The many errors, inconsistencies and outright falsehoods catalogued in the appendix attached to this letter – and the many more we withheld for sake of brevity – cast serious doubt on GasLand’s worthiness for this most honored award, and directly violate both the letter and spirit of the published criteria that presumably must be met by GasLand’s competitors in this category.

When I spoke to Fox in early February, he dismissed the flak from the gas industry. “It just shows that we’re a threat to them,” he said. “It’s not going to stop us from doing our work.” And indeed, GasLand has gone from a documentary to a rallying point for those opposed to hydrofracking. Fox hosted screenings of the film throughout the areas affected by shale gas drilling, and in New York state, which has ample gas resources but which hasn’t yet been drilled, in part because of concerns over water contamination. Ruffalo, who has a home in upstate New York, has joined forces with Fox in fighting against hydrofracking—the two traveled to Washington on February 17 to lobby members of Congress on the issue.

Is there truth in GasLand‘s critique of hydrofracking and the natural gas industry? It’s worth seeing the film for yourself, if only because the fight over natural gas is only going to get hotter in the months and years to come, especially if unrest in the Middle East keeps oil prices climbing and gas suddenly looks like a welcome alternative. Mike Soraghan of Greenwire has done an admirable job comparing each side’s complaints while groundtruthing the film—check out his evenhanded take. To me, it looks like both Fox and the drilling industry have taken some liberty with the facts and relied on technicalities to push their points, but there seem to be no killer errors in the film, no knockout blow. “We stand behind everything there,” said Fox.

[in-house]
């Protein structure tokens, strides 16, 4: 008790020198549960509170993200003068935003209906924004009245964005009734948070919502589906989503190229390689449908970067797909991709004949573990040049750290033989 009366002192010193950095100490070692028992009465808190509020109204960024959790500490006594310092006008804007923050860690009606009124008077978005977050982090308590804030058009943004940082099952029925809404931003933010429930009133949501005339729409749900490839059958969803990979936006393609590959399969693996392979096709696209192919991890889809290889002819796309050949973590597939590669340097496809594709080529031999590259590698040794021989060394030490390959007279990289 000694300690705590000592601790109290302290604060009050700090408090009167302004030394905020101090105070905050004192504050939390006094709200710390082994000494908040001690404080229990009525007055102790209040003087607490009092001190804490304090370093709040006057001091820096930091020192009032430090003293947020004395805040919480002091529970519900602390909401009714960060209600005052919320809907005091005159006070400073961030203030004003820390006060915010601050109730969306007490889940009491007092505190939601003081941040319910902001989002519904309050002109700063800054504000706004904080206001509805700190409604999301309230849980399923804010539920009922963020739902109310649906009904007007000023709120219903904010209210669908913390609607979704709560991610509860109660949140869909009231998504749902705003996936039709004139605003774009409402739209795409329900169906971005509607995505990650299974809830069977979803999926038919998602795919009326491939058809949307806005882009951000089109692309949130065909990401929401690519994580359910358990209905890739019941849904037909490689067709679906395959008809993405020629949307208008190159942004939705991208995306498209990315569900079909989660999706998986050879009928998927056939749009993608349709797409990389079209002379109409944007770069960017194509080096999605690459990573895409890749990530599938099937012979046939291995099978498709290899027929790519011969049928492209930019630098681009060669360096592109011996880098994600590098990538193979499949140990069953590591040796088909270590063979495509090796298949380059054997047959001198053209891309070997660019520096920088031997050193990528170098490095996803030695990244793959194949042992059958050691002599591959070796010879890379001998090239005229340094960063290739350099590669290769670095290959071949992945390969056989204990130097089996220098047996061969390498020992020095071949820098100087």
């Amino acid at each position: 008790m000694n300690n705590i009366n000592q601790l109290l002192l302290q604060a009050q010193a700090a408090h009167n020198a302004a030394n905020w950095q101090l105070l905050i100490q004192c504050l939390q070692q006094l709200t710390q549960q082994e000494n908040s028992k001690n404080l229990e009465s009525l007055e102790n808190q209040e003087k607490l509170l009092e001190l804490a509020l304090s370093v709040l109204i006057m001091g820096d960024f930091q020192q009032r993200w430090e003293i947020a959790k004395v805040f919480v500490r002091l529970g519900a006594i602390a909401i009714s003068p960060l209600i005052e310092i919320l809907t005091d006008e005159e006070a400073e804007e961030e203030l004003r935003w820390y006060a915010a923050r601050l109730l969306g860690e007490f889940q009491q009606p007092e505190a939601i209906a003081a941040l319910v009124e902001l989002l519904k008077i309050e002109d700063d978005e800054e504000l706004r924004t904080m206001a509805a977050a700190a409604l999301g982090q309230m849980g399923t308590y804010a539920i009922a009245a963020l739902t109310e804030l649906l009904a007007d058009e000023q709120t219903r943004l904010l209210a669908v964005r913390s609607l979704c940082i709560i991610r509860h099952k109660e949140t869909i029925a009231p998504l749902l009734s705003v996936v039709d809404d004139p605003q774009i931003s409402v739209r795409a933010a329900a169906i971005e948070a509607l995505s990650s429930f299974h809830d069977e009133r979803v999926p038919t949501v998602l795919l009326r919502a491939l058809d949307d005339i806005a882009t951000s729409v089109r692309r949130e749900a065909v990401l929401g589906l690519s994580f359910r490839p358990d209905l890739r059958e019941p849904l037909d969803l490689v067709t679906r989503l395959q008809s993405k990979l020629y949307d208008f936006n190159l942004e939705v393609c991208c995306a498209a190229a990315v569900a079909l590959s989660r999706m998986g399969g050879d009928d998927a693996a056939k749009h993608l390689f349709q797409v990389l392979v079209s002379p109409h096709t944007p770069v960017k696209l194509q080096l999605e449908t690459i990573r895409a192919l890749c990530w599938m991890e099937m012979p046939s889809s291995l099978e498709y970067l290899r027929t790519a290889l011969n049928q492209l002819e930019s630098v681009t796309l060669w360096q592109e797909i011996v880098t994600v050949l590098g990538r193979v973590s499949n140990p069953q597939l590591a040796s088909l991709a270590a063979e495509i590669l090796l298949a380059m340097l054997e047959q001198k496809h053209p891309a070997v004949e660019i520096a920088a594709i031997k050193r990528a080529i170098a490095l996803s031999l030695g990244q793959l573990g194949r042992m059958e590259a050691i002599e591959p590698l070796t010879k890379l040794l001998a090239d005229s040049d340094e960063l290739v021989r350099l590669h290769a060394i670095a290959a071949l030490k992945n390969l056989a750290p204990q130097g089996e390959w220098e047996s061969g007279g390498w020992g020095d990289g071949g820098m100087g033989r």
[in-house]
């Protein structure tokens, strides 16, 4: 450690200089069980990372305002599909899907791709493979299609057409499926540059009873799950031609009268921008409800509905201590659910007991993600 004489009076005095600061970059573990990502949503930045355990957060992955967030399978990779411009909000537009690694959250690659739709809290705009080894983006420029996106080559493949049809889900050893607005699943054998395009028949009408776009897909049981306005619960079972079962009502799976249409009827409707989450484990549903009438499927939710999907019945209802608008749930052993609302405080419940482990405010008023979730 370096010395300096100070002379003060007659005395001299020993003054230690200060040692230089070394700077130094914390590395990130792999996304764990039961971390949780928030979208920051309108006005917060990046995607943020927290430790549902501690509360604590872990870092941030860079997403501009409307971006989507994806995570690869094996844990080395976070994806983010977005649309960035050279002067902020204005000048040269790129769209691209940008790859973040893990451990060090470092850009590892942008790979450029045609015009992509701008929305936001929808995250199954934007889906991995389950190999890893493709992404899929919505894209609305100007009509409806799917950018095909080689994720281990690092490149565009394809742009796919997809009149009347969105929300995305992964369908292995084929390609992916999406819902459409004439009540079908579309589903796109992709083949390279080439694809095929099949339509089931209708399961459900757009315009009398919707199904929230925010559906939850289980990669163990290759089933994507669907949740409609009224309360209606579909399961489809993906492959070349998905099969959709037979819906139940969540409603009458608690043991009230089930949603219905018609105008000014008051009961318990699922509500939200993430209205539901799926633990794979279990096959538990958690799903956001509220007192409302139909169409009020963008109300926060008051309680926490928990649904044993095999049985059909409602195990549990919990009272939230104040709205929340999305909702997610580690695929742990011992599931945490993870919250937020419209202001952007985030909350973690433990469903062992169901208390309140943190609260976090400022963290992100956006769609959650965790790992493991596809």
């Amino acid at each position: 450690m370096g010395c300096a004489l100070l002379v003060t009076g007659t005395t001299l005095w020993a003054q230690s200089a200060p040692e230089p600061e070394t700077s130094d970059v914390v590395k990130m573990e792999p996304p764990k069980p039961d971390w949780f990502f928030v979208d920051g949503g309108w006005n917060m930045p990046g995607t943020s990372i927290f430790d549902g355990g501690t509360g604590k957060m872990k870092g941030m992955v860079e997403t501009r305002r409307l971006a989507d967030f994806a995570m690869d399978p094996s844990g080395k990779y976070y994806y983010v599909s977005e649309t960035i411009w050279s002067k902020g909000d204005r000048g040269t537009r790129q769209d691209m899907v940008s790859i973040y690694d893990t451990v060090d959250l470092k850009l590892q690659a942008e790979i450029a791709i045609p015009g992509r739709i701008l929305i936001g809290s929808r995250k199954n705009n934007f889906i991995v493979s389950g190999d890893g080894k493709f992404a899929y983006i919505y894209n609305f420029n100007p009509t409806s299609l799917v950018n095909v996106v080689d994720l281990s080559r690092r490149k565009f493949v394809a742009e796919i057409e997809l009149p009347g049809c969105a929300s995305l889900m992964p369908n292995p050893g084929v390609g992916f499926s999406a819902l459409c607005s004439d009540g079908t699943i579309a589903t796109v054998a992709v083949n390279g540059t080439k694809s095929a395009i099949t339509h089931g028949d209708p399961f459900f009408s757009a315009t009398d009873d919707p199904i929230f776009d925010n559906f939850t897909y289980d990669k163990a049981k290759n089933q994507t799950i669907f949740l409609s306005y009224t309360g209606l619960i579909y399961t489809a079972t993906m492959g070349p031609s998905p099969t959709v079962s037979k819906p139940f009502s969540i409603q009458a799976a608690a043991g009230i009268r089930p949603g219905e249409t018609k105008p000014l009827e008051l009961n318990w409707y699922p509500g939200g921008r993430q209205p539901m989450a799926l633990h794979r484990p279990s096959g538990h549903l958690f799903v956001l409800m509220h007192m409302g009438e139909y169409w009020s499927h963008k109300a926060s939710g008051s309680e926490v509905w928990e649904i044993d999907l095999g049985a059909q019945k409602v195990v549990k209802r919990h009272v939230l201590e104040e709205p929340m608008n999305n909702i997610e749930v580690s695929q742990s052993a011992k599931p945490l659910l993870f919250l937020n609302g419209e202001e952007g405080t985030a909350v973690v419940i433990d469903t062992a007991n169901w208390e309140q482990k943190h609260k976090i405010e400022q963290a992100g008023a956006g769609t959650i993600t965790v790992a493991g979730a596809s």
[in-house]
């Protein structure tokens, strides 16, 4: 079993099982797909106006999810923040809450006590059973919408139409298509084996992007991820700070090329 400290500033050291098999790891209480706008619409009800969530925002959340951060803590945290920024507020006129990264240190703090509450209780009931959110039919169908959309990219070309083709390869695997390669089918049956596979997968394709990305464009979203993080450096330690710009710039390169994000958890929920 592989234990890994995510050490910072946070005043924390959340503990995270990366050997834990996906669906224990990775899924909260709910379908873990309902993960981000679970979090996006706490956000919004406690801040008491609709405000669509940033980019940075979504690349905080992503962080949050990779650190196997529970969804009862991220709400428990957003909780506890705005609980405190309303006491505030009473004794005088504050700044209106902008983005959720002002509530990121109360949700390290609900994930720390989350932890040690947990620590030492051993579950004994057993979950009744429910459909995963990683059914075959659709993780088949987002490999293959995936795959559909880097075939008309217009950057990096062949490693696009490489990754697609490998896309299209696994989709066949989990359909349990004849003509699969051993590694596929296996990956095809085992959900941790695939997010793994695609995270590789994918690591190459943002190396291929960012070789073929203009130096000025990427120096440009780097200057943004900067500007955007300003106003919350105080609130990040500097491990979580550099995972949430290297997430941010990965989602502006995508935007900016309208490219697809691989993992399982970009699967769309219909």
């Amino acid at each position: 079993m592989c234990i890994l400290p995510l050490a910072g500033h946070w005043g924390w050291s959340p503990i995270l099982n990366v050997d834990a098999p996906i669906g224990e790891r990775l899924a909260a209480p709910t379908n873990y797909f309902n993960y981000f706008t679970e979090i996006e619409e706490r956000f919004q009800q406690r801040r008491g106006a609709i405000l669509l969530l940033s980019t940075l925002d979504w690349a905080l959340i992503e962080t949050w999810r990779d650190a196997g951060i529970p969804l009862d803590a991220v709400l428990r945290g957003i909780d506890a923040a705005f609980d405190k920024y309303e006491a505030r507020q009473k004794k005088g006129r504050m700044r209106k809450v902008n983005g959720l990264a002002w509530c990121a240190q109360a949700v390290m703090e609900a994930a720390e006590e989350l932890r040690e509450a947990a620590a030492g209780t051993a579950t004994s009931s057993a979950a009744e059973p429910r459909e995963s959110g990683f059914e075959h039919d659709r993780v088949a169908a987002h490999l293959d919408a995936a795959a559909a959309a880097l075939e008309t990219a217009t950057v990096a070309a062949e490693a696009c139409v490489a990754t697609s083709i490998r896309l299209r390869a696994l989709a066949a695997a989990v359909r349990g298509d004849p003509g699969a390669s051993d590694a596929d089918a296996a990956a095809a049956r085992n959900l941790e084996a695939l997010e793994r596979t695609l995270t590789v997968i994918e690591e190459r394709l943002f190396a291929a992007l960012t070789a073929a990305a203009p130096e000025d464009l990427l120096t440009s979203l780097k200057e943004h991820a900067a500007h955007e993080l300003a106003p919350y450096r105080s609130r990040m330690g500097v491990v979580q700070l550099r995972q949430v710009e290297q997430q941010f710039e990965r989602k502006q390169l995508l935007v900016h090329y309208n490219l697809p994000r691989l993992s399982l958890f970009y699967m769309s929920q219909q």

There’s no requirement that Oscar-nominated documentaries be perfectly even-handed—last year’s Oscar-winning documentary The Cove took some narrative liberties as it detailed the slaughter of dolphins in the small Japanese town of Taiji, and its fellow nominee Food Inc. faced a similar debunking effort from agribusiness. But the debate over natural gas and hydrofracking isn’t going to be settled by a single documentary. As drilling continues to increase around the country—including in parts of the U.S. that aren’t accustomed to energy exploration, such as the Northeast—resistance from unhappy locals and environmentalists will only amplify. But gas seems here to stay—the government has more than doubled estimates of U.S. gas reserves, mostly on the basis of shale plays, and President Obama himself seems ready to include natural gas in his vision of a cleaner energy economy. There’s a good reason for that—gas burns cleaner than coal and has a smaller carbon footprint, though opinions differ on just how much cleaner it is.

The war is just heating up—on Sunday, the New York Times will publish the first of a series of investigative pieces on natural gas drilling. As for Fox, he says he’s working on a follow-up to GasLand, and he’ll be in Los Angeles Sunday for the Oscars. Whatever the controversies, GasLand still isn’t the favorite to win its category—that would be Exit Through the Gift Shop, a documentary by the street artist Banksy that has its own complicated relationship to the truth.